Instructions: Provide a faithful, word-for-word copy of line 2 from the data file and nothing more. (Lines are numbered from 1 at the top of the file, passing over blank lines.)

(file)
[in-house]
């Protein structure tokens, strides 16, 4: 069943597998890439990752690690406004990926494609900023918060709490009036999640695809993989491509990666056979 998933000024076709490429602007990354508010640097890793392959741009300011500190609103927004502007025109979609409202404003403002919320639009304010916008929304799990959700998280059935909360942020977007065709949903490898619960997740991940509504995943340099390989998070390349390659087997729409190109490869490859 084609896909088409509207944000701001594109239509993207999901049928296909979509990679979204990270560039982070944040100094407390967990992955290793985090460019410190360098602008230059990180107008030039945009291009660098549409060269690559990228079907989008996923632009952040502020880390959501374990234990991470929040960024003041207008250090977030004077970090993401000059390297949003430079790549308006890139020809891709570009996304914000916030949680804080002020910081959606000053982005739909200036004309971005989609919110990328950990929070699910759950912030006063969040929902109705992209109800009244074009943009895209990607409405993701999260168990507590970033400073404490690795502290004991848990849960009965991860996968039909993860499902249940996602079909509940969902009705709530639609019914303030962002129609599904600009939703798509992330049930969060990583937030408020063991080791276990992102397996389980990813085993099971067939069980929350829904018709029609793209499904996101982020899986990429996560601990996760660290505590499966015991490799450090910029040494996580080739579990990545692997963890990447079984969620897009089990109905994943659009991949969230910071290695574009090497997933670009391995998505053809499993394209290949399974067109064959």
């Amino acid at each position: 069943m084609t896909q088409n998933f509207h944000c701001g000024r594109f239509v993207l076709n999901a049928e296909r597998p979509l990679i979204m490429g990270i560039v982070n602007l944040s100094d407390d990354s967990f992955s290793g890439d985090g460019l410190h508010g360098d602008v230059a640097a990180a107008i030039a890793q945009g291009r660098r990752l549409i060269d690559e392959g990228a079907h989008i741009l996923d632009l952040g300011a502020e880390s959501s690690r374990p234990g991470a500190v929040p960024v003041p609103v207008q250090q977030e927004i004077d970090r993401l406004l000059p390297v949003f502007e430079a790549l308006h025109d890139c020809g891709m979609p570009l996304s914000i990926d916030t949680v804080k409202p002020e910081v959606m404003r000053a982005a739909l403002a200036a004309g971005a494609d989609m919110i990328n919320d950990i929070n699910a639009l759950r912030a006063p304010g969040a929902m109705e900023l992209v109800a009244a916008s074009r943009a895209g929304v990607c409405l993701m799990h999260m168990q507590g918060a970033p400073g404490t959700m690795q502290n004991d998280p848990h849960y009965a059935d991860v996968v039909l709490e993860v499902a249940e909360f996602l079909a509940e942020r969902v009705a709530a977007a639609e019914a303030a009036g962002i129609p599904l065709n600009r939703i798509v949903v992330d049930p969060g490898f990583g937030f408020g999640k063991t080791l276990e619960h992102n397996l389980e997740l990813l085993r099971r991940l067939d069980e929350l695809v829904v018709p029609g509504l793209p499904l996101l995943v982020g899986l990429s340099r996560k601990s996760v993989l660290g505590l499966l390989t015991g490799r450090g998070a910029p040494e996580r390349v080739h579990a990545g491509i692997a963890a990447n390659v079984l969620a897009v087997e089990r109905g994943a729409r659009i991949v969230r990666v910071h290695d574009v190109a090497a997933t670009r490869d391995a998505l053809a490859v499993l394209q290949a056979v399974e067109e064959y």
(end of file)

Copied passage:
């Protein structure tokens, strides 16, 4: 069943597998890439990752690690406004990926494609900023918060709490009036999640695809993989491509990666056979 998933000024076709490429602007990354508010640097890793392959741009300011500190609103927004502007025109979609409202404003403002919320639009304010916008929304799990959700998280059935909360942020977007065709949903490898619960997740991940509504995943340099390989998070390349390659087997729409190109490869490859 084609896909088409509207944000701001594109239509993207999901049928296909979509990679979204990270560039982070944040100094407390967990992955290793985090460019410190360098602008230059990180107008030039945009291009660098549409060269690559990228079907989008996923632009952040502020880390959501374990234990991470929040960024003041207008250090977030004077970090993401000059390297949003430079790549308006890139020809891709570009996304914000916030949680804080002020910081959606000053982005739909200036004309971005989609919110990328950990929070699910759950912030006063969040929902109705992209109800009244074009943009895209990607409405993701999260168990507590970033400073404490690795502290004991848990849960009965991860996968039909993860499902249940996602079909509940969902009705709530639609019914303030962002129609599904600009939703798509992330049930969060990583937030408020063991080791276990992102397996389980990813085993099971067939069980929350829904018709029609793209499904996101982020899986990429996560601990996760660290505590499966015991490799450090910029040494996580080739579990990545692997963890990447079984969620897009089990109905994943659009991949969230910071290695574009090497997933670009391995998505053809499993394209290949399974067109064959």